The Gold Rush (Criterion), Charlie Chaplin’s 1925 frozen north comedy classic, is just as funny today as it was over eighty years ago, and just as mawkishly sentimental.
Drop him in a muddy Alaska boom town and he’s little more than a lovestruck adolescent stepping through emotional trap doors—he lives in a romantic dream world while the social reality rebuffs his awkward, mooning advances. Give him a prop and a stage, however, and he brings elegance to vaudeville, whether he’s eating a boiled shoe or scrambling across the floor of a cabin teetering on the edge of a cliff.
The Little Tramp is not just another prospector hiking into the Alaskan interior with hundreds of ill-equipped dreamers and scruffy roughnecks, he’s the pluckiest of them all. He meets deprivation and starvation with ingenuity and farce, but he believed in the underdog romance of his story. I believe in the slapstick ballet of his physical comedy.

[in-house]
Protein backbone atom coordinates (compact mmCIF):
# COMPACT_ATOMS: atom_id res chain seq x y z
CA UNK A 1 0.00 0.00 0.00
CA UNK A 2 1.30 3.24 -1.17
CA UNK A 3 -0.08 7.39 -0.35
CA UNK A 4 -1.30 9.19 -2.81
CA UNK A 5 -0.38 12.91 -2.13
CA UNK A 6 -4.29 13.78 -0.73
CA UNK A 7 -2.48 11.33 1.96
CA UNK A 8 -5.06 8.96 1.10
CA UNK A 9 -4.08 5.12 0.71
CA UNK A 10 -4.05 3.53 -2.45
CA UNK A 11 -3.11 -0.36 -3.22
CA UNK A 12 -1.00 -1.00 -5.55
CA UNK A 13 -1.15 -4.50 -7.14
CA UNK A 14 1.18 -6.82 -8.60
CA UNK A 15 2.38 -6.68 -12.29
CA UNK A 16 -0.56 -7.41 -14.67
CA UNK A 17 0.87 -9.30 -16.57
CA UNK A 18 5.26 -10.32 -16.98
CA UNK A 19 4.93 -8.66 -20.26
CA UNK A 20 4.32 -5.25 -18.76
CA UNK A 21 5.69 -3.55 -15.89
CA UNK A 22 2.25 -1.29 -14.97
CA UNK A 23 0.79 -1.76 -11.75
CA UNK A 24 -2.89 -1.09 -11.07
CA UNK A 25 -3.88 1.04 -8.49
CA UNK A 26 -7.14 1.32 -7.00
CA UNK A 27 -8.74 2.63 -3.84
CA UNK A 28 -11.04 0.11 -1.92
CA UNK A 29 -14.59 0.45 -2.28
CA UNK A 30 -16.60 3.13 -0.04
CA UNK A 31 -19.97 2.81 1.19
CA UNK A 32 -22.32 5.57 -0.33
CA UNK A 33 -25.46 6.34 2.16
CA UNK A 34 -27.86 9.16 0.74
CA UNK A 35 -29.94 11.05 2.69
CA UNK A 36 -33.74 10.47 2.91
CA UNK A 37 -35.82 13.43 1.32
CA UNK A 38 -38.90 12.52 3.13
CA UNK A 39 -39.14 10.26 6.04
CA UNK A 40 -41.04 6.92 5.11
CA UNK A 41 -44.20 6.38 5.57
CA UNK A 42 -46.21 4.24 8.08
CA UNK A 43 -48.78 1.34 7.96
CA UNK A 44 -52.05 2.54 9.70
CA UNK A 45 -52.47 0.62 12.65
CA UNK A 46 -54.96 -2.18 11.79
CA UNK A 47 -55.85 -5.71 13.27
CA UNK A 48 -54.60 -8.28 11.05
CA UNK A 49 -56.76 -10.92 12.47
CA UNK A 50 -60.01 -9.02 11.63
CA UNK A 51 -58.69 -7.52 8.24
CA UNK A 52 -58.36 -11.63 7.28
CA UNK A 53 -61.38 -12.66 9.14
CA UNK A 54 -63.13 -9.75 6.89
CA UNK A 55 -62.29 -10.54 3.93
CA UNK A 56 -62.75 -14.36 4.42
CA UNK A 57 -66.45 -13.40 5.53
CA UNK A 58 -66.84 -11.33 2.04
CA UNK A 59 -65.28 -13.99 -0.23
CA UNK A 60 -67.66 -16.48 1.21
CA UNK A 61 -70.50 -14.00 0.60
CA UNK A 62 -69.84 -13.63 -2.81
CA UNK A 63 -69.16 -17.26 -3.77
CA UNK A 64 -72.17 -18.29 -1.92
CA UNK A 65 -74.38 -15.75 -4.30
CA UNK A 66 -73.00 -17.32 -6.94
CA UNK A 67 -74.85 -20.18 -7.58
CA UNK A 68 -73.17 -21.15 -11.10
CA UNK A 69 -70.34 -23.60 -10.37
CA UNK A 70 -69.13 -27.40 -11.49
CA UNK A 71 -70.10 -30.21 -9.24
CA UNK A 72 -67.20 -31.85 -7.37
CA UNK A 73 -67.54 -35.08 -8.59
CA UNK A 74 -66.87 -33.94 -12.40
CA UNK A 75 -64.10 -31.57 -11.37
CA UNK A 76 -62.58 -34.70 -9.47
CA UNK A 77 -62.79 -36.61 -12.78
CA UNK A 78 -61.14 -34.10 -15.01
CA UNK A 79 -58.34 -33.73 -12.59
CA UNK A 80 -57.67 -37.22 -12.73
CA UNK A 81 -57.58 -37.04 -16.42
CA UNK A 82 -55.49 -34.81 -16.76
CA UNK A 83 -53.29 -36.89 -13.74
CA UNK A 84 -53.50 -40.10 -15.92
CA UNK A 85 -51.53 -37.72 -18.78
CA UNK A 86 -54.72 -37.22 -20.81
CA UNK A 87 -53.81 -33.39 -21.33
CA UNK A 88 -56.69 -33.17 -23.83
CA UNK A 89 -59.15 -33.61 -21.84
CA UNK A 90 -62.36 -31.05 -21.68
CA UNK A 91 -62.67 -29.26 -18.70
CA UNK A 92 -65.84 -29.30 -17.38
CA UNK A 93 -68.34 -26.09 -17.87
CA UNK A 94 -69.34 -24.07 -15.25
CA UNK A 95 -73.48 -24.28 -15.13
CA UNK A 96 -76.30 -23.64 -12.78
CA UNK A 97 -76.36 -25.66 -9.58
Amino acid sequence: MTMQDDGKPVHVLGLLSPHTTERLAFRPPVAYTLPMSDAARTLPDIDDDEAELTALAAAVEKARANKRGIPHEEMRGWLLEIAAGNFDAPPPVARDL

In 1942, Chaplin cut more than 20 minutes from the original 1925 silent version and re-released the film with sound narration, a new score, and a different final shot. This was Chaplin’s preferred version and thus was better preserved and most version most readily available, but the silent version is the original, the actual “director’s cut” of the film, and is still the superior version, without the second guessing of Chaplin, who has a tendency to sentimentalize the film even more in his 1942 cut.